The plan for today is not to mope or complain. From my perspective, it’s like a national holiday in Argentina – a day of importance for some but of little relevance to me and those like me. I’ll go to work, do some food shopping afterwards, go home, cook dinner (for one, as always) and maybe watch a DVD or read a book. The same as any other Friday.

What about you?

Book Review: The Communist Manifesto by Karl Marx & Friedrich Engels

As promised at the end of my review of Eric Hobsbawm’s The Age of Revolution, I will be following up this year with more reading of some key communist themes. And what could be a better place to start than with the communist manifesto? One could argue that no document written in the last 200 years has had such a profound effect on the course of world history. If we limit it to political history, then that case may be strengthened.

Before even opening it, though, the reader will almost inevitably be faced with some kind of prejudice. Because of what almost any educated person will know about communism and its chequered past, one might come to this document seeking an affirmation of their political point of view. Others may come with a wholly critical attitude, determined to disagree with every aspect. I came to this expecting to disagree with some aspects and agree with others, though I expected to agree with more than I disagreed with.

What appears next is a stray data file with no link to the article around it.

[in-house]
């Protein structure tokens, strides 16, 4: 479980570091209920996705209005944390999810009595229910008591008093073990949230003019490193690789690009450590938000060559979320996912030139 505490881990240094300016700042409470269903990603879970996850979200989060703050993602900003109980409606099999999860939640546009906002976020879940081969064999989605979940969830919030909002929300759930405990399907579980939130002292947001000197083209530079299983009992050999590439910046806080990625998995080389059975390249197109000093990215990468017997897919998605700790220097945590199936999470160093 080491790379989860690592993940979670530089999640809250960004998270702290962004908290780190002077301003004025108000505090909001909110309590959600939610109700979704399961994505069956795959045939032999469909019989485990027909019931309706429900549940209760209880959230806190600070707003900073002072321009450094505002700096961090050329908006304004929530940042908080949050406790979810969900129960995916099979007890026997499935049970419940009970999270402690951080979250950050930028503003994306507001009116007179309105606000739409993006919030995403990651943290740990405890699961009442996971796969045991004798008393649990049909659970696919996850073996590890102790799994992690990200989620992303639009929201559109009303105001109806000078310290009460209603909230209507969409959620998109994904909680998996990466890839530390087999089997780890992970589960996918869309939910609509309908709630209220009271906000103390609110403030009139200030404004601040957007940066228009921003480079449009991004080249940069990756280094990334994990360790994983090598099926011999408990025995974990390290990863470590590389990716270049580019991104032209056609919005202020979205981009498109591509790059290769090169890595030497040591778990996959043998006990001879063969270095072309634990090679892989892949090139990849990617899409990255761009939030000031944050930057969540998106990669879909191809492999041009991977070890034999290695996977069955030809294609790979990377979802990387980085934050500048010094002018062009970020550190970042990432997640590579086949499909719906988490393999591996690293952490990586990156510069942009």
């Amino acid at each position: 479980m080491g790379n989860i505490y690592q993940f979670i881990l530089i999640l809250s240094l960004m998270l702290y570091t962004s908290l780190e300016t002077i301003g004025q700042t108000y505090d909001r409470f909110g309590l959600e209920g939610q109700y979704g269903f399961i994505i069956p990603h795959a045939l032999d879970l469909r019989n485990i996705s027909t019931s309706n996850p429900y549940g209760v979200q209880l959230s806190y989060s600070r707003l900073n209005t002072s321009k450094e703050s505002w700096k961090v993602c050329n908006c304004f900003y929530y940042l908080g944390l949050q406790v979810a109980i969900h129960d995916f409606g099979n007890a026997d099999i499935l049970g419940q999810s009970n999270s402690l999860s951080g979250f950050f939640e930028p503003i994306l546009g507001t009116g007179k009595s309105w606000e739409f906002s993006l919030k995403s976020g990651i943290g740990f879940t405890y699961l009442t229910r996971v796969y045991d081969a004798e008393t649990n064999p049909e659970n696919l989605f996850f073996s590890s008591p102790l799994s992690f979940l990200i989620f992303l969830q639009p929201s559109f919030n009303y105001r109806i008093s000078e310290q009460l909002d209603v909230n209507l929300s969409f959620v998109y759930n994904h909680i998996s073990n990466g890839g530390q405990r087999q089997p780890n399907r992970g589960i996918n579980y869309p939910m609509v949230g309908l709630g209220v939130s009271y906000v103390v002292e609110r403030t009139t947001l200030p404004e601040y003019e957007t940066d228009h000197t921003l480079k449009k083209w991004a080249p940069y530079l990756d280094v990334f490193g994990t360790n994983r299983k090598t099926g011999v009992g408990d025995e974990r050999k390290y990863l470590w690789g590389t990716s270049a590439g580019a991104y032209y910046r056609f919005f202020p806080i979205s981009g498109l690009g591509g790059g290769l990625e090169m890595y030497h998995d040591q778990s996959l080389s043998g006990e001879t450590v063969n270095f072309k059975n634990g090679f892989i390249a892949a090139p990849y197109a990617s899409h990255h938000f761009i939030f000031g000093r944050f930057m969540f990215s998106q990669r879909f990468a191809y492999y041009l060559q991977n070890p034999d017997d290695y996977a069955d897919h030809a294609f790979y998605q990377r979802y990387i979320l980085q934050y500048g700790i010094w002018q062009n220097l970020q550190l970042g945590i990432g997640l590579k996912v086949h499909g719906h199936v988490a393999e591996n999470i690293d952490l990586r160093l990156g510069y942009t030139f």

I refer to it as a document as it is only 34 pages long, so whether you consider this a real book review is up to you. Proportionally, it probably has the highest ratio of words in the review to words in what is being reviewed.